Open-ended answers indicated the extent the short films could be used as a tool to activate understanding on a reality of social issues that had been shaped by cultural perspectives and social norms depicted in the short films watched. Over half the respondents found it advantageous to encounter cultural norms of the indigenous Maori culture in New Zealand. A respondent elaborated:

In Maori culture, when the raven appears, meant bad luck is coming. (Tama Tu)

Larger social issues were also commented upon by a few of the respondents:

How gang members can isolate themselves in society. The gang member looked so sad when he came back to the gang house after having a normal day. (The Day Out)

Parents going to the pub at night and leaving their kids in the car. Even though it is in the country side, it is dangerous because could see not nice people.   (Two cars, One Night)

A respondent reflected upon a theme from the short film from the visual context.

Difficulty some people have in adapting to a new culture. When the Korean woman’s husband will not eat the sausage even though she had cut it into smaller parts like food in his own culture. He was against New Zealand culture. (Eating Sausage)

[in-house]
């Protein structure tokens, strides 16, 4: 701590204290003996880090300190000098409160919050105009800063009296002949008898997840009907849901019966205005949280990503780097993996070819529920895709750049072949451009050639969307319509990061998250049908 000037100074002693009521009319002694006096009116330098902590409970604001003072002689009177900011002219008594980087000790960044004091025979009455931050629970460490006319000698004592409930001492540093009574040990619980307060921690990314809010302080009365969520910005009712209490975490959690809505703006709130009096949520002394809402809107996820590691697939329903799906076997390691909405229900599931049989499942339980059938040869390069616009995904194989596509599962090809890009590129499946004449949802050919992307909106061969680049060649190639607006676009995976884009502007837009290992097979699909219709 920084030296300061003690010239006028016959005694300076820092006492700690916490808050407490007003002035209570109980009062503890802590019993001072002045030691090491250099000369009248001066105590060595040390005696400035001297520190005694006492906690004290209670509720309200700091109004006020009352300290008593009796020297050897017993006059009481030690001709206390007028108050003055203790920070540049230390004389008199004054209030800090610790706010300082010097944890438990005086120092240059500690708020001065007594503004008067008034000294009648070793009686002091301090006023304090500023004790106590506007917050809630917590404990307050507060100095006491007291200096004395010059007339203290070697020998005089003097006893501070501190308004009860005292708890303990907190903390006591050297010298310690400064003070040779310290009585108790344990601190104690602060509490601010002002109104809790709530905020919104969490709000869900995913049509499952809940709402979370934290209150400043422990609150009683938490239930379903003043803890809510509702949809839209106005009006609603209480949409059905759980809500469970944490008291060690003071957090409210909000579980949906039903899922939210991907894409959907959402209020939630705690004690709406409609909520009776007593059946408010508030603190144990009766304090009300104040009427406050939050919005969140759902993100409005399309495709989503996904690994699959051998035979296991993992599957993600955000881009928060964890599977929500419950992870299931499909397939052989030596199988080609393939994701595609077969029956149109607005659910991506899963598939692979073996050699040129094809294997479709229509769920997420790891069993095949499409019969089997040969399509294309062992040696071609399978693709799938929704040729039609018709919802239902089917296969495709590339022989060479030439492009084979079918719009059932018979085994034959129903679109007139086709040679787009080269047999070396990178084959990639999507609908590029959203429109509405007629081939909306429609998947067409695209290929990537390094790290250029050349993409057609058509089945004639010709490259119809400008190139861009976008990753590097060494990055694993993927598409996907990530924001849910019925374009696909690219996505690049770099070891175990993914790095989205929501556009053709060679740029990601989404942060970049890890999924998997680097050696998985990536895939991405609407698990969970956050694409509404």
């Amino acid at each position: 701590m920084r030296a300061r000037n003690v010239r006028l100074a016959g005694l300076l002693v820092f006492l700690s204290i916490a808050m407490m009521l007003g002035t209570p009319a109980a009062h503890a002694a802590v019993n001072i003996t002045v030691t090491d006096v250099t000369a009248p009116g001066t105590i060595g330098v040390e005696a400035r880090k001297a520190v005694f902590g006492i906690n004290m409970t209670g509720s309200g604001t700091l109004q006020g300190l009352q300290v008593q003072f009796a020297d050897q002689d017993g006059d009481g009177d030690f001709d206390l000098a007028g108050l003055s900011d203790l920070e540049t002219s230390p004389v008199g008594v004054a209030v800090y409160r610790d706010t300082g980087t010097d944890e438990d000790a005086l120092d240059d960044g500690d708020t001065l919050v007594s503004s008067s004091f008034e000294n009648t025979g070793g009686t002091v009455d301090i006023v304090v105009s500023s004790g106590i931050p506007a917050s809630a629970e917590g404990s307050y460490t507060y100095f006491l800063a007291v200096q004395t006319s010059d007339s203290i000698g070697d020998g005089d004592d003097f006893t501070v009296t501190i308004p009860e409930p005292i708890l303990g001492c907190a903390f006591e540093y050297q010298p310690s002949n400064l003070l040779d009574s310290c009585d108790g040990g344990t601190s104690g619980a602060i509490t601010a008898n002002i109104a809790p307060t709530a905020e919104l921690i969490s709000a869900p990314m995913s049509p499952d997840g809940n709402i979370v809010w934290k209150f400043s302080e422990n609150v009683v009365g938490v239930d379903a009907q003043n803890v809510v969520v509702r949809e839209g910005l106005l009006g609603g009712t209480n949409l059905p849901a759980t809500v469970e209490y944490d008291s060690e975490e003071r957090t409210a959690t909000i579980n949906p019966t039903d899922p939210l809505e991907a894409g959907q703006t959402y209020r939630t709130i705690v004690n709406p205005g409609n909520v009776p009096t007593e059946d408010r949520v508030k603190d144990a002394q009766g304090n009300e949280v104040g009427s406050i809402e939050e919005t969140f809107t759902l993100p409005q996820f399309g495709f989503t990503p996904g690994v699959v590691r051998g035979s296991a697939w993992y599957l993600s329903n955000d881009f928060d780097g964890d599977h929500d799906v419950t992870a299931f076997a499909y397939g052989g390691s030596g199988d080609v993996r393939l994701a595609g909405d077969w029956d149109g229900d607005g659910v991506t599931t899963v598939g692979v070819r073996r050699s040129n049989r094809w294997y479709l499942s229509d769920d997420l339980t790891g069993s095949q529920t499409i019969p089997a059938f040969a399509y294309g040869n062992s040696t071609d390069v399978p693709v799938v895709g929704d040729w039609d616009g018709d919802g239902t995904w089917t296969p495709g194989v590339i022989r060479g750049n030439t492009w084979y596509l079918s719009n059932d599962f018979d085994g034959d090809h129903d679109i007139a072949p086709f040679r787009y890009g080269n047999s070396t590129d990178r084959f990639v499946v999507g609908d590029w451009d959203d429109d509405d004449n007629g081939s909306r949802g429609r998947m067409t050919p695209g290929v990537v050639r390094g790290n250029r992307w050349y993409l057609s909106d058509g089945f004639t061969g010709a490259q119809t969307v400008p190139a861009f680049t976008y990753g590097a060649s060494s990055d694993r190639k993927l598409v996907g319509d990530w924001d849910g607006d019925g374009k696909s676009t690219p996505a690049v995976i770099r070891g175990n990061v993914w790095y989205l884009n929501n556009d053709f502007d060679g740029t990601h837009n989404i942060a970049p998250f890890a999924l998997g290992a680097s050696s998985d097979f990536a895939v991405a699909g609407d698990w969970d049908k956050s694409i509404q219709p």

These findings suggest a burgeoning awareness of the more intangible elements of culture that are not always implicit. It seems that these short films can depict a strong socio-cultural identity of the place under study within their aural reality and also at the same time expose students linguistically to authentic everyday language. 

 Based on the findings reported above, the students perceived short films as productive in raising awareness in learning the target language and culture. The majority of the respondents (84 percent) thought they had improved their knowledge of the target language and culture. At a broad level, this corroborates with studies using feature length films from Seferoglu, (2008) and Kabooha, (2016). At a more specific level, the current study is unique in its adoption of using short films as a means of raising both language and cultural awareness. From past studies, it is understood that students find films in class effective for language learning as the visual schema can be both motivating and the dialogue authentic. The current study confirms the value of using films for English learning, and further enhances the consideration of the shorter form as it reinforces the idea that this type of particular medium is effective in not only promoting language and culture, but also supports the idea that the short film can do all of this within a shortened time, while losing none of the context. It is thus hoped that more teachers will become proponents of short film in their classrooms.